|Publication number||US5640488 A|
|Application number||US 08/435,882|
|Publication date||Jun 17, 1997|
|Filing date||May 5, 1995|
|Priority date||May 5, 1995|
|Publication number||08435882, 435882, US 5640488 A, US 5640488A, US-A-5640488, US5640488 A, US5640488A|
|Inventors||Jean-claude Junqua, Craig Demel|
|Original Assignee||Panasonic Technologies, Inc.|
|Export Citation||BiBTeX, EndNote, RefMan|
|Patent Citations (1), Non-Patent Citations (2), Referenced by (26), Classifications (14), Legal Events (6)|
|External Links: USPTO, USPTO Assignment, Espacenet|
The present invention relates generally to speech and text recognition. More particularly, the invention relates to a system and method for constructing a computer-searchable dictionary. The system organizes the dictionary into clusters to facilitate rapid dictionary searches. The system constructs a clustered dictionary through a process that is much faster than conventional dictionary ordering processes. This enables much larger dictionaries to be clustered while minimizing processor overhead.
Speech recognition systems and text recognition systems often rely on comparing the input test speech or input text with entries in a dictionary. The dictionary is a database containing all possible entries that the recognition system is capable of processing. In a simple text-based system it is possible to organize the dictionary alphabetically, using a tree-structured data structure to store the dictionary. The alphabetically-sorted, tree-structured dictionary works well when the confusability between speech fragment utterances or text characters is low. However, the alphabetically-sorted, tree-structured dictionary does not work well when there is a moderately high likelihood of confusion among utterances or letters.
To demonstrate, in a keyboard entry text application, the identity of each keystroke can be treated as reliable. Thus, as a word is typed, the dictionary searching algorithm can traverse the alphabetically-sorted tree, letter by letter, thereby progressing to the dictionary entry as it is typed. In a speech recognition system, or in any text input system in which the individual speech fragment utterances or letters cannot be deemed reliable, the alphabetically-sorted, tree-structured dictionary gives poor results. For example, if the first input speech fragment utterance or character is confused or misinterpreted, an alphabetically-sorted, tree-structured algorithm will begin to traverse an incorrect path. Thus, if the letter J is mistaken for the letter G, the tree-structured algorithm will fail to find the entry JOHNSON, by having misconstrued the first letter.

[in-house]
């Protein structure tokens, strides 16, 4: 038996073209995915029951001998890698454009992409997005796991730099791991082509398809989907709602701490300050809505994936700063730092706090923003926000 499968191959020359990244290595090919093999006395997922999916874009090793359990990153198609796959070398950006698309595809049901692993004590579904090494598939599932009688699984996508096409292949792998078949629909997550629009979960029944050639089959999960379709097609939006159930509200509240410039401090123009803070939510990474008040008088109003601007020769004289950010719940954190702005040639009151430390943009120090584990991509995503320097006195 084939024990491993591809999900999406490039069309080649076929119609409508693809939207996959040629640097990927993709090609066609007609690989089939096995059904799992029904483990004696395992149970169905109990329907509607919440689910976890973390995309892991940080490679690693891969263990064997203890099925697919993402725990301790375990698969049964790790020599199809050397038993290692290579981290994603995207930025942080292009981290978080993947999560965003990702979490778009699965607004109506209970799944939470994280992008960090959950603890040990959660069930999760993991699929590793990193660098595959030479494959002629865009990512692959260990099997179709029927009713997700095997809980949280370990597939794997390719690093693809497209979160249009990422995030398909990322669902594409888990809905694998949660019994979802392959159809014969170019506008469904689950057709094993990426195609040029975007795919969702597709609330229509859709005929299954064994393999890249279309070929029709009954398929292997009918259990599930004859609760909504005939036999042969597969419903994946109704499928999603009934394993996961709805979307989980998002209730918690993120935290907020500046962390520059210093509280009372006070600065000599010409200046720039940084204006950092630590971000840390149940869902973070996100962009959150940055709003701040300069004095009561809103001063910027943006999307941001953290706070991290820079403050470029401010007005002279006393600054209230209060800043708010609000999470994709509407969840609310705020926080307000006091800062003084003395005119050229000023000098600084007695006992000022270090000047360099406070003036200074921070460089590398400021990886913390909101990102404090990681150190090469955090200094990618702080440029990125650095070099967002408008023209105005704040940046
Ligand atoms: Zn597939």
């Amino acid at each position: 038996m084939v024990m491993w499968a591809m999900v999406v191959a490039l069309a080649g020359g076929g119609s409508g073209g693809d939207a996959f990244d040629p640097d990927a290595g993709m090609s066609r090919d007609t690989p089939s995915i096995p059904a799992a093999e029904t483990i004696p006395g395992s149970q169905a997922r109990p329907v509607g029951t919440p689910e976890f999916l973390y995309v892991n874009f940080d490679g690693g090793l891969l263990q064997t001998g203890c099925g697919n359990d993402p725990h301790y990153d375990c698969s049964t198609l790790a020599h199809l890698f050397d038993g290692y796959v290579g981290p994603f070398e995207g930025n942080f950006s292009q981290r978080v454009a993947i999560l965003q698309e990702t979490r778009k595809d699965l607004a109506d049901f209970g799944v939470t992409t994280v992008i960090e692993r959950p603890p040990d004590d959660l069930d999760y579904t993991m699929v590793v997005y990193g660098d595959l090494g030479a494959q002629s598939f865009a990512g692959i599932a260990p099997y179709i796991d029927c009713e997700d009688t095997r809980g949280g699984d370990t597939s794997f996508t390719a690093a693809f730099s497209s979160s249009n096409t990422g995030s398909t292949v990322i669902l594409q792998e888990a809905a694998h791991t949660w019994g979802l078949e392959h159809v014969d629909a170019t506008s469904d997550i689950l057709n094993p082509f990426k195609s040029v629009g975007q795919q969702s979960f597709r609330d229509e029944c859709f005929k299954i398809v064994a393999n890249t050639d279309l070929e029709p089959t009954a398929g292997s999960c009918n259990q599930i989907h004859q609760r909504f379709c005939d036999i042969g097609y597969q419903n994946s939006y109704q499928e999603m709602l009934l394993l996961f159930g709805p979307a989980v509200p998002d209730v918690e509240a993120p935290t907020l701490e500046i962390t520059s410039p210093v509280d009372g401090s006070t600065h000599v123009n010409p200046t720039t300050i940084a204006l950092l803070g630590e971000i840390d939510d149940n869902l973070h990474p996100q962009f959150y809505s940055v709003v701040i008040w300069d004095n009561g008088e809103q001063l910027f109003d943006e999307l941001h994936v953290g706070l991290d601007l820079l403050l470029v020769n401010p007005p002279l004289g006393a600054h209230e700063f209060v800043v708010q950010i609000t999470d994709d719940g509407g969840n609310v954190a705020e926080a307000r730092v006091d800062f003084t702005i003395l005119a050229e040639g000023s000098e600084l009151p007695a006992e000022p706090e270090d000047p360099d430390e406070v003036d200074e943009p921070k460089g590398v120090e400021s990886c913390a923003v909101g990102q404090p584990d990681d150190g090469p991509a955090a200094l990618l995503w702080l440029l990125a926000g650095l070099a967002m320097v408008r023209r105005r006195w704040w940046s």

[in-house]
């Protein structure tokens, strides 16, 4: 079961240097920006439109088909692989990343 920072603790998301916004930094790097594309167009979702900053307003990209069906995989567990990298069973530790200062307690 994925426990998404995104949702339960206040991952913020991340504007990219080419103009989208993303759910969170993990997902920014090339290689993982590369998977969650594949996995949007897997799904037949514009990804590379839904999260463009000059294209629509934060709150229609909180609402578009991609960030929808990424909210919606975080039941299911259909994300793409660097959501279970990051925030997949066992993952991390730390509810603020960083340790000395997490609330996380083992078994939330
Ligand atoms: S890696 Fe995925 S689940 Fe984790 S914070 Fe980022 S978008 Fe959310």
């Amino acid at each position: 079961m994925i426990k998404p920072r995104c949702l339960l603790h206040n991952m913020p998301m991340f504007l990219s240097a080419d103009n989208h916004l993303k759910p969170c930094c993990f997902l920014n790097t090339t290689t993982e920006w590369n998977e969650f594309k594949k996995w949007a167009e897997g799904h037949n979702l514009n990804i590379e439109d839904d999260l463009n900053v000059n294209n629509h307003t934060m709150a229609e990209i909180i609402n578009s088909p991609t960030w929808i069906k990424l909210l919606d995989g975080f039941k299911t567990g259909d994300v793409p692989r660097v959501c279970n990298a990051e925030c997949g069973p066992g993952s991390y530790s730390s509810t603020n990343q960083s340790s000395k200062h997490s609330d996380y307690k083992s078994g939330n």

Accordingly, in speech recognition and text recognition systems with moderately high probability of confusion, a clustered data structure is preferred. To build a conventional clustered data structure, the dictionary of all possible entries is mapped onto an N×N distance matrix (N being the number of entries in the dictionary) in which the distance of each entry from all other entries is calculated and recorded in the matrix. Distance can be computed using a variety of different metrics, the simplest being the geometric distance calculated using the Pythagorean theorem upon the individual parameters that are used to define the dictionary entries. For example, if each dictionary entry is represented by 3 parameters, a, b and c, the distance between two entries is computed according to the Pythagorean theorem as follows. ##EQU1##
The conventional clustered data structure is constructed by examining the n×n distance matrix to find the center of the dictionary; then find the point where the distance from all other points is maximum; and then reassign all points to these two cluster centers. The cluster centers are then computed again and the process is repeated iteratively until the desired number of clusters is generated.